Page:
• Figure 10: Google is a more expensive company to run than Apple
  • Figure 11: The aircraft hangar Google leases from NASA
  • Figure 12: Facebook is pursuing quality over quantity in ad placement
  • Figure 12: Facebook is gradually closing the gap on Google in digital advertising
  • Figure 14: Despite a huge revenue quarter, Facebook’s Q4 saw a sharp hit to margin
  • Figure 15: Facebook’s margin hit is explained by the rise in R&D spending
  • Figure 16: Apple’s triumph – a terrible Q4 for the Android ecosystem
  • Figure 17: Price disruption in France and in the United States
  • Figure 18: Price disruption in the US – this is only the beginning
  • Figure 19: Defending AT&T and Verizon Wireless’ ARPU comes at a price
  • Figure 20: Modelling the service price of a mini-carrier
  • Figure 21: A high WiFi offload rate could make Google’s pricing aggressive
  • Figure 21: Handset subsidies are alive and well at T-Mobile

 

Facebook: Telcos’ New Best Friend?

How Facebook is changing

A history of adaptation

One of the things that sets Facebook apart from its largely defunct predecessors, such as MySpace, Geocities and Friends Reunited, is its ability to adapt to the evolution of the Internet and consumer behaviour. In its decade-long history, Facebook has evolved from a text-heavy, PC-based experience used by American students into a world-leading digital communications and commerce platform used by people of all ages. The basic student matchmaking service Zuckerberg and his fellow Harvard students created in 2004 now matches buyers and sellers in competition with Google, Amazon and eBay (see Figure 1).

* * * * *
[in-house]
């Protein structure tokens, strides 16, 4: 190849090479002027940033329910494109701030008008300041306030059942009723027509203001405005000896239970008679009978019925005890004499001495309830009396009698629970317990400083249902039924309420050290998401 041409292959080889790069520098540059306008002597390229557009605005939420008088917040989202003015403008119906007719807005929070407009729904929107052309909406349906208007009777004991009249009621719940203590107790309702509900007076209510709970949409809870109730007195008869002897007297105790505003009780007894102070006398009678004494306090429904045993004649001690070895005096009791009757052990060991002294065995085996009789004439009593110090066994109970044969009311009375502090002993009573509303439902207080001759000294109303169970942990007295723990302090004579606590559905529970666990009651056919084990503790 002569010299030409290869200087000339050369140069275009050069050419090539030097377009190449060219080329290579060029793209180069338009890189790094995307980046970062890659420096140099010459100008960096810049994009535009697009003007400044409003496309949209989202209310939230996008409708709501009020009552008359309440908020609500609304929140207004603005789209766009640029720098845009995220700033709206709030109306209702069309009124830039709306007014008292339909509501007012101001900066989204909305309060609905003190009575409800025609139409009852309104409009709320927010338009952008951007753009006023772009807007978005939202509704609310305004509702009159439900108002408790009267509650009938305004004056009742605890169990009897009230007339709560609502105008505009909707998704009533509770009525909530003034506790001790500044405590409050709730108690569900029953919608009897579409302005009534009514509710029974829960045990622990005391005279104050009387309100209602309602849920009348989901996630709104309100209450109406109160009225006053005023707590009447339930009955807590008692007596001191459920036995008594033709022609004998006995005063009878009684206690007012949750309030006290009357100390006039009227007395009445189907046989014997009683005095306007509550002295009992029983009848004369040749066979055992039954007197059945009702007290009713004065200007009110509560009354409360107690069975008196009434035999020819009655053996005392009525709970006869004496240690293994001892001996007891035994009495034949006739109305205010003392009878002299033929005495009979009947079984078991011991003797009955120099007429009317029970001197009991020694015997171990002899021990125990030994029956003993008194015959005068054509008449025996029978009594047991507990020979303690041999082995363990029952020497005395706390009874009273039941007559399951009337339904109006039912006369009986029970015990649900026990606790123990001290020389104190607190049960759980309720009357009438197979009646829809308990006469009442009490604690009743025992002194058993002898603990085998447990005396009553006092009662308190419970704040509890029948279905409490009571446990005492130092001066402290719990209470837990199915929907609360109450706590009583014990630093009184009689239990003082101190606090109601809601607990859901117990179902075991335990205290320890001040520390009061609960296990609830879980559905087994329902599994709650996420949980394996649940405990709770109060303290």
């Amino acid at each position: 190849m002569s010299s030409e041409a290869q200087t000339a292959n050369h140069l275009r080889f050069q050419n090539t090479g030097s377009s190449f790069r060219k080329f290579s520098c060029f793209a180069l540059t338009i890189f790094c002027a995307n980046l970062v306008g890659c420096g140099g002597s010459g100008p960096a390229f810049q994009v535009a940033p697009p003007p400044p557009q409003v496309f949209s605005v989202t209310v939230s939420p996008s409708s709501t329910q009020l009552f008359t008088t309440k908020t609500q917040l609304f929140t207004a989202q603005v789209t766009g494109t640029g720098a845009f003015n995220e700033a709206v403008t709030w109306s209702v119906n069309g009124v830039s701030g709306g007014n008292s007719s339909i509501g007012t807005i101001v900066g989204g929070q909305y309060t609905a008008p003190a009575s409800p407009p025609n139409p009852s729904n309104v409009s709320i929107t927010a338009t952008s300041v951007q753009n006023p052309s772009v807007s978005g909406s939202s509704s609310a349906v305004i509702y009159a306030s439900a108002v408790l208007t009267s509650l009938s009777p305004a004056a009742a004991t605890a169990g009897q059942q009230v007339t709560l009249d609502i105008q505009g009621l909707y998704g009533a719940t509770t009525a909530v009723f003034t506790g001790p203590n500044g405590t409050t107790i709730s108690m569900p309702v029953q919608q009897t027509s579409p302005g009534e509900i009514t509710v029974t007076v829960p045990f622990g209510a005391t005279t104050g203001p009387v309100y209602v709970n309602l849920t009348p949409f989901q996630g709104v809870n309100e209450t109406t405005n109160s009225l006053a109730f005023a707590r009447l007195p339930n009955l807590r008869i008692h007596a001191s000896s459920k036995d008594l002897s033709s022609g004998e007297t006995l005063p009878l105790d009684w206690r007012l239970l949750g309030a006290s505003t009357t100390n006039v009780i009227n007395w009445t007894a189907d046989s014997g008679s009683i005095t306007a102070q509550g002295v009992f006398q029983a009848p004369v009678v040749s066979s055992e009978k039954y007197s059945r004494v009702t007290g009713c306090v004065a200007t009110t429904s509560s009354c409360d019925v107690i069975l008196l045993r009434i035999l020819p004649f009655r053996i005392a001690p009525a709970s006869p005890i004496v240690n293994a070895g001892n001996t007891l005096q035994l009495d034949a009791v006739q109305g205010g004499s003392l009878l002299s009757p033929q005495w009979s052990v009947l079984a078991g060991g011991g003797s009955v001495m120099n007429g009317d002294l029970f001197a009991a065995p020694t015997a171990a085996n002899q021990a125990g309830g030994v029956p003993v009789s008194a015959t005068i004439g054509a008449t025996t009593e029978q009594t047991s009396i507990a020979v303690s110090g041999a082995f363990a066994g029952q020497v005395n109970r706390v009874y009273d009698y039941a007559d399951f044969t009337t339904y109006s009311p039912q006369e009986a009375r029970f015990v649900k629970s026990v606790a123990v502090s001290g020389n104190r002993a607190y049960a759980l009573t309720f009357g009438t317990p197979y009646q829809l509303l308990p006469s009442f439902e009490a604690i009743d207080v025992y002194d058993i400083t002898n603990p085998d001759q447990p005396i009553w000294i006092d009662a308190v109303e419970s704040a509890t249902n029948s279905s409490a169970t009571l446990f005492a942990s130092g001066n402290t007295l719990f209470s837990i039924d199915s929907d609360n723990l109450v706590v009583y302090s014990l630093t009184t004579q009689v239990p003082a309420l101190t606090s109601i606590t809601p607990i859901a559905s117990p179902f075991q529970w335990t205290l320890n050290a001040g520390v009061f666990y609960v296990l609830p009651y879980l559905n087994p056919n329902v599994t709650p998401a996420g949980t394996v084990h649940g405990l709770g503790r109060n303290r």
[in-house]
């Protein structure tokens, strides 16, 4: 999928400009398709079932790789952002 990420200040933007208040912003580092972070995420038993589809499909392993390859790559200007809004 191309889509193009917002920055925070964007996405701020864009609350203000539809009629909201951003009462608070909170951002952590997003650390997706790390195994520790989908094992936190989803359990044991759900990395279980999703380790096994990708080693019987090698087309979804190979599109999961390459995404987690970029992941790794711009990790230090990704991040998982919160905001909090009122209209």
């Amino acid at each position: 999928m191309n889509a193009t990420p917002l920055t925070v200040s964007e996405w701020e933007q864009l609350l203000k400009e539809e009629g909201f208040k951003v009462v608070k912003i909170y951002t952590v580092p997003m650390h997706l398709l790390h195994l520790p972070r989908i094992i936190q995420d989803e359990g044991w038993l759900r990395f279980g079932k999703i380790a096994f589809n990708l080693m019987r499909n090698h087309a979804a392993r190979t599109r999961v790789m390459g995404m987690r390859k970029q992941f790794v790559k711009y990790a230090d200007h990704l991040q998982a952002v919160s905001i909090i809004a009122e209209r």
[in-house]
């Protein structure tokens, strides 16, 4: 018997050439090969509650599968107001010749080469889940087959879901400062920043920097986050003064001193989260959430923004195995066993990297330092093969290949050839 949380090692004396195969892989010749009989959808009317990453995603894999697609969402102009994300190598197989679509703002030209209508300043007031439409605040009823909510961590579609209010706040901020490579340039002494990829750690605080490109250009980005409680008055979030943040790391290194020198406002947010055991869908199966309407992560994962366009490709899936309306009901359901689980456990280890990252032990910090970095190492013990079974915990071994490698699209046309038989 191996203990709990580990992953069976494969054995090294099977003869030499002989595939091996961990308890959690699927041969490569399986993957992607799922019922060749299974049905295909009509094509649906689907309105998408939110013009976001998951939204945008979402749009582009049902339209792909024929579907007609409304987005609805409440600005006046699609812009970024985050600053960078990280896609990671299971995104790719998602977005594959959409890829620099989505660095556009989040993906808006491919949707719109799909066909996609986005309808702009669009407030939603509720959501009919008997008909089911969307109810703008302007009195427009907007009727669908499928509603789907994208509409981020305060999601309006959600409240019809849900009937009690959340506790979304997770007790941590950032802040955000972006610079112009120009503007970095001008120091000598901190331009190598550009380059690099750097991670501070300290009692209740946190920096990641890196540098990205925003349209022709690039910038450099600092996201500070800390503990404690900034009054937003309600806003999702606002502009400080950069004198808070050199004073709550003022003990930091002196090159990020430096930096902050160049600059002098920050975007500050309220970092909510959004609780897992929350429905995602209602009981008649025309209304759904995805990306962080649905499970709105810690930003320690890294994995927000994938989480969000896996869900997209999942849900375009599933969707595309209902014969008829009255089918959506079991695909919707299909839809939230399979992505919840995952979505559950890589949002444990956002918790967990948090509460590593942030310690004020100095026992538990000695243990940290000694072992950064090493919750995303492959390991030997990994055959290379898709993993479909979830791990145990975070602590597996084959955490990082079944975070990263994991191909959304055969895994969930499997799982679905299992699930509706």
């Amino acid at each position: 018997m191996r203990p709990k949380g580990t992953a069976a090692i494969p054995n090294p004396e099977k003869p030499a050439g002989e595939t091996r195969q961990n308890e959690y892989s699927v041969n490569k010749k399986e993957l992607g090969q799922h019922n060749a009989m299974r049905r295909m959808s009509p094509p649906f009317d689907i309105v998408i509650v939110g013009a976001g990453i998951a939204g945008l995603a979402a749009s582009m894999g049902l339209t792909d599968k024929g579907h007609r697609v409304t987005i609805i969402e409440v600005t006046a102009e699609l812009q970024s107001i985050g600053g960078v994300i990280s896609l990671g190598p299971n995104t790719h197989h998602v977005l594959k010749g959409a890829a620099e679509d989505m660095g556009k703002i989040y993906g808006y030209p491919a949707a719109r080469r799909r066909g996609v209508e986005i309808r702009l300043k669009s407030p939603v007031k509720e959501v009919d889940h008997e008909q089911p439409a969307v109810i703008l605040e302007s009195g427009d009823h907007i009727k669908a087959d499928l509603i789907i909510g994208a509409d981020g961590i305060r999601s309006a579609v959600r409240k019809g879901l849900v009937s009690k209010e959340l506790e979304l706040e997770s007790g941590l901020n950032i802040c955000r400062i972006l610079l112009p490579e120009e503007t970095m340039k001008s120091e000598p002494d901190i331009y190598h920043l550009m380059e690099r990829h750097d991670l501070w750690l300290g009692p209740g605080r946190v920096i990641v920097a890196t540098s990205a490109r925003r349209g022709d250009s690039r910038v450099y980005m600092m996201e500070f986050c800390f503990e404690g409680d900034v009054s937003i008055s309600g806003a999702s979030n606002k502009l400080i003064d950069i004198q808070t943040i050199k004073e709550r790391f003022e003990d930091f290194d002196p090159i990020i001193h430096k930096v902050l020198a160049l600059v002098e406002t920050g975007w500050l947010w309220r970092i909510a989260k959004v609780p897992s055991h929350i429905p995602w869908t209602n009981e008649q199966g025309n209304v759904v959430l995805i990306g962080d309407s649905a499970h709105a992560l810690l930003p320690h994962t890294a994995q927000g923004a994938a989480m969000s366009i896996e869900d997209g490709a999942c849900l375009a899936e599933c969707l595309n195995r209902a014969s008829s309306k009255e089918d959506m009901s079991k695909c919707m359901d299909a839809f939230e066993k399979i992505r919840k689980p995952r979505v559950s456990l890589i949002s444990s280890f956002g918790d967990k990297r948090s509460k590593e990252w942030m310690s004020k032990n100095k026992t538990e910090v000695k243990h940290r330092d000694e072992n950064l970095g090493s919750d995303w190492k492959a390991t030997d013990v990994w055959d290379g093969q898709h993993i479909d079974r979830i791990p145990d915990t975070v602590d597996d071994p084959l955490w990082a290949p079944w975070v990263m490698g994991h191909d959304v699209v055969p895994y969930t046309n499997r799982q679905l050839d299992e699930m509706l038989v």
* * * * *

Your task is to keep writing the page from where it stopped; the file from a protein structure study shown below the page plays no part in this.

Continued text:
Figure 1: From student matchmaking service to a leading digital commerce platform

Source: Zuckerberg’s Facebook page and Facebook investor relations

Launched in early 2004, Facebook initially served as a relatively basic directory with photos and limited communications functionality for Harvard students only. In the spring of 2004, it began to expand to other universities, supported by seed funding from Peter Thiel (co-founder of Paypal). In September 2005, Facebook was opened up to the employees of some technology companies, including Apple and Microsoft. By the end of 2005, it had reached five million users.

Accel Partners invested US$12.7 million in the company in May 2005 and Greylock Partners and others followed this up with another US$27.5 million in March 2006. The additional investment enabled Facebook to expand rapidly. During 2006, it added the hugely popular newsfeed and the share functions and opened up the registration process to anyone. By December 2006, Facebook had 12 million users.

The Facebook Platform was launched in 2007, enabling affiliate sites and developers to interact and create applications for the social network. In a far-sighted move, Microsoft invested US$240 million in October 2007, taking a 1.6% stake and valuing Facebook at US$15 billion. By August 2008, Facebook had 100 million users.

Achieving the 100 million user milestone appears to have given Facebook ‘critical mass’ because at that point growth accelerated dramatically. The company doubled its user base to 200 million in nine months (May 2009) and has continued to grow at a similar rate since then.